Thursday, July 27, 2006

Davis conference site short $1M
By Joseph M. Dougherty
Deseret Morning News

LAYTON — Davis County needs just over $1 million from the city of Layton to expand the Davis Conference Center.

The expansion, with a $13.2 million price tag, is nearly funded — through a county hotel-room tax, a legislative grant and future county bonds. But the county is short about $1 million needed to complete the financing.

During a Layton City Council work session Thursday, a contingent of county officials showed up in full force, outnumbering the council members in attendance, to ask how Layton could "participate."

After all, said county economic-development manager Kent Sulser, the conference center is in Layton, where restaurants and hotels would reap the benefits of increased traffic from conferencegoers.

A feasibility study completed earlier this year by Conventions, Sports and Leisure International found that the conference center has enjoyed success and could reap more if it had additional exhibition space.

So far this year, the county missed out on more than $5 million in potential revenue, and 42 groups weren't booked into the conference center because of a lack of space.

Sulser asked the council members to take a couple of weeks to consider some options for how the city could help the county with the $1,014,000 the county now lacks for the expansion. But council members were cautious and opted not to rush into an agreement with the county.

"We ought to have the full council here before we vote on it," said Councilman Renny Knowlton.

Two council members and Mayor Steve Curtis were out of town Thursday.

Wilf Sommerkorn, the county's director of community and economic development, said the county isn't trying to rush Layton into anything. "We're absolutely willing to give you all the time you need," he said.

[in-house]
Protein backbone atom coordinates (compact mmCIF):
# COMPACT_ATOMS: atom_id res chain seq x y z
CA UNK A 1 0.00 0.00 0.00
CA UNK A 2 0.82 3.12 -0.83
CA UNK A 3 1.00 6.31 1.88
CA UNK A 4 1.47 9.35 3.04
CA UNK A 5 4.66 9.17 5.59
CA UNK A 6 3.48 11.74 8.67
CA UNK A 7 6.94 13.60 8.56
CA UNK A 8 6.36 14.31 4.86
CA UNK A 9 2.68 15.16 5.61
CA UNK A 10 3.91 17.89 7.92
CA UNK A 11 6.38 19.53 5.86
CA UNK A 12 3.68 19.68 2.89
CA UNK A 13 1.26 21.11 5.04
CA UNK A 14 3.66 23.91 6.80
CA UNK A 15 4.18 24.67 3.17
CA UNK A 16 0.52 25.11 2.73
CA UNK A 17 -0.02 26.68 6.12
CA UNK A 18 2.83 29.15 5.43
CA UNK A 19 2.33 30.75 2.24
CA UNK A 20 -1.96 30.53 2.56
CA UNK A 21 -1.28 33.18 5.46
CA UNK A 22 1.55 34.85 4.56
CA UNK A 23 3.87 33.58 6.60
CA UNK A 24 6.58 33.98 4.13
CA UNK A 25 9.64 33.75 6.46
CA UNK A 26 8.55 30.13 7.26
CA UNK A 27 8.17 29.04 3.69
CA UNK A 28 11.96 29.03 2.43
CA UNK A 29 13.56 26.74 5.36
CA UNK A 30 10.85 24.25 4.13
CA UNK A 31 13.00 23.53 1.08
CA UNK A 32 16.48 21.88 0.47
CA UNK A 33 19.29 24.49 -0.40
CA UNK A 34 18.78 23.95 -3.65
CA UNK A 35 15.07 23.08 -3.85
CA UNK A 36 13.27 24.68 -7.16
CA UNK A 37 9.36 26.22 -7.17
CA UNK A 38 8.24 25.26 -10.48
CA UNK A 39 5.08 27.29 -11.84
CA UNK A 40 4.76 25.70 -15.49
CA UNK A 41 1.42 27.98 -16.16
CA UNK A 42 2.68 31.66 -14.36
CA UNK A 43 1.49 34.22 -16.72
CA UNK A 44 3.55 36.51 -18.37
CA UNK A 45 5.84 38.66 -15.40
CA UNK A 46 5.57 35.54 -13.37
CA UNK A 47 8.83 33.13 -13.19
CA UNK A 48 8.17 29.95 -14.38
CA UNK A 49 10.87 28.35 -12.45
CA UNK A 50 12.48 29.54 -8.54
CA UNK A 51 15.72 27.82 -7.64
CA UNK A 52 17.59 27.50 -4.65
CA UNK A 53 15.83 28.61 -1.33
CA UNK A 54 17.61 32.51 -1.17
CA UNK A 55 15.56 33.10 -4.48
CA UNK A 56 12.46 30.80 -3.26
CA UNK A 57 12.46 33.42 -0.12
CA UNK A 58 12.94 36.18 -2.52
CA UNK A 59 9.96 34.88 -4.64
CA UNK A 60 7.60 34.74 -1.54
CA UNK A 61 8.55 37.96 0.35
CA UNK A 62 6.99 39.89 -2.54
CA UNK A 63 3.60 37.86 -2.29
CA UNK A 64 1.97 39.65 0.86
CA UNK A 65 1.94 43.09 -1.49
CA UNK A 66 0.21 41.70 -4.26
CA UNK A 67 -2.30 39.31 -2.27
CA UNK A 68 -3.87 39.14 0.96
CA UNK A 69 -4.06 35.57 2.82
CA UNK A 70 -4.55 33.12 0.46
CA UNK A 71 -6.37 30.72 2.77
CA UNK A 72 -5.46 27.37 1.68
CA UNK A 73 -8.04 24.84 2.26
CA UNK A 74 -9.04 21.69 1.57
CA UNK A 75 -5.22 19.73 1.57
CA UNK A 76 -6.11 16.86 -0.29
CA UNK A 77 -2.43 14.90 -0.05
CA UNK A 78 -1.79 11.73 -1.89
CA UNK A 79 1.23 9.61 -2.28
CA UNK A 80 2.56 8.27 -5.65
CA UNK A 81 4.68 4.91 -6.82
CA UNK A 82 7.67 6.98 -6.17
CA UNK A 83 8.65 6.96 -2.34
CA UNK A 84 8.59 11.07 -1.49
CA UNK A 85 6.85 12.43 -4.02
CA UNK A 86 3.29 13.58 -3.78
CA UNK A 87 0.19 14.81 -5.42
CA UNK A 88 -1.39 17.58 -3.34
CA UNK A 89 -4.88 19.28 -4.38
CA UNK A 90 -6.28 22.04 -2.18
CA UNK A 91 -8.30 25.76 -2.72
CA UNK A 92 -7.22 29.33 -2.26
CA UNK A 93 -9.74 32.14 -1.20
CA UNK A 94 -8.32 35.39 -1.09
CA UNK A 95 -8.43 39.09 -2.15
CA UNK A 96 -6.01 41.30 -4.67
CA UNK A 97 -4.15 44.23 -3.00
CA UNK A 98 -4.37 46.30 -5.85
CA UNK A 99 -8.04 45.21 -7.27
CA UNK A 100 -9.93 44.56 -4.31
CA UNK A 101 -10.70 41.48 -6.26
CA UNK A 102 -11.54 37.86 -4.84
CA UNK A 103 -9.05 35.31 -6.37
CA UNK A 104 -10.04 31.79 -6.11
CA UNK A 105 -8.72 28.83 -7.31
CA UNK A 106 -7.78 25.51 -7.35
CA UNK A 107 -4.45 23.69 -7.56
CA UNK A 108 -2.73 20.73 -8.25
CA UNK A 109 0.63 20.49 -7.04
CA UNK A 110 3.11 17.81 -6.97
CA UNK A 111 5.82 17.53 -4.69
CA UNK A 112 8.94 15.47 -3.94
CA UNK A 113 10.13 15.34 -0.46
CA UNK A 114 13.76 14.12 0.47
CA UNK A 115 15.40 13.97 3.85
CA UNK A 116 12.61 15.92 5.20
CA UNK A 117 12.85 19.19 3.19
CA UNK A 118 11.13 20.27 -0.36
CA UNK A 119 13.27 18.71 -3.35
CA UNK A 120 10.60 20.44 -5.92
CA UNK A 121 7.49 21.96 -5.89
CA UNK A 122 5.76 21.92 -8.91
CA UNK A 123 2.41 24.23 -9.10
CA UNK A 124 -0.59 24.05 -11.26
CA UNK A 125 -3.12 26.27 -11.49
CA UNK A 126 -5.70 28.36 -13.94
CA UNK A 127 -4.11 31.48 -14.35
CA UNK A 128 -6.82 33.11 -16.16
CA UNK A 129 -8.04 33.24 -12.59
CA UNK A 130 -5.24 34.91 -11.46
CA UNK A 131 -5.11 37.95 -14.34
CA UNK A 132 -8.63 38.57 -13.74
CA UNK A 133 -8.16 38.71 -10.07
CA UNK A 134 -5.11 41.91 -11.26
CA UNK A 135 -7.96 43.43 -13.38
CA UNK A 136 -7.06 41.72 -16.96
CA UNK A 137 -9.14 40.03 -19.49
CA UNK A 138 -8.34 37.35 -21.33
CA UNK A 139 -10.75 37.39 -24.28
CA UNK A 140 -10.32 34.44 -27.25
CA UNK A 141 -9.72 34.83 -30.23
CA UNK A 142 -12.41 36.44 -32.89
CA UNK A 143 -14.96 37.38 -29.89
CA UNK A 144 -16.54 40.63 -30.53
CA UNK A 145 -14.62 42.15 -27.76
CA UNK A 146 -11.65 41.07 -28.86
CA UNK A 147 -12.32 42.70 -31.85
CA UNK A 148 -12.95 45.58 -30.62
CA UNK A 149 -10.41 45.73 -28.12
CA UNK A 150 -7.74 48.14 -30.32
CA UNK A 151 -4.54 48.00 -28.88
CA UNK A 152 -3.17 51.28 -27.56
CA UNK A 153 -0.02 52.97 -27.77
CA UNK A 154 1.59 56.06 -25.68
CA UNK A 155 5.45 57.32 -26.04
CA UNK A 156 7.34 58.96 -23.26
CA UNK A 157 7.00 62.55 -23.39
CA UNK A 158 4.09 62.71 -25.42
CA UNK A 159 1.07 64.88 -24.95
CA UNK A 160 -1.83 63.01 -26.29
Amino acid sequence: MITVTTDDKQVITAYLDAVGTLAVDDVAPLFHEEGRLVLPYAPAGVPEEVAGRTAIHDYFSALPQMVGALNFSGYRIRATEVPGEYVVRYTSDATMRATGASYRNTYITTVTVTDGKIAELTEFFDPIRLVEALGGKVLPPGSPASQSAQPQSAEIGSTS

But construction costs are rising by about one-half a percent each month, and a large conference would like to book a spot in September 2007 to use the 40,000-foot expansion of the center, Sommerkorn said.

"We can show you that to build it sooner is a greater advantage than to build it later," said Commissioner Dannie McConkie.

Recently, county commissioners raised the hotel-room tax in the county from 3 percent to 4.25 percent. Money from the tax, which is paid by people who rent hotel rooms in the county, will aid the county in the monthly financing of the center.

The state Legislature has also committed $500,000 to be used toward the center's expansion, and commissioners are prepared to issue sales-tax revenue bonds Aug. 15, when a public-comment period ends.

Layton city manager Alex Jensen asked the county to look at options for the city's contribution such as providing parking and detention basins for catching excess rain runoff at the center, or perhaps waiving impact fees for the expansion, as ways Layton could help out with the $1 million gap in funding.

Knowlton said he is glad the county came to the city earlier in the planning process rather than later. Councilman Michael Bowhuis agreed.

"I like the idea that here's the gap and here's the data," he said. "Before, it seemed like if we didn't come up with the money, it wasn't going to fly."

Above photo by by Jeffrey D. Allred, Deseret Morning News: The Davis Conference Center expansion will cost $13.2 million

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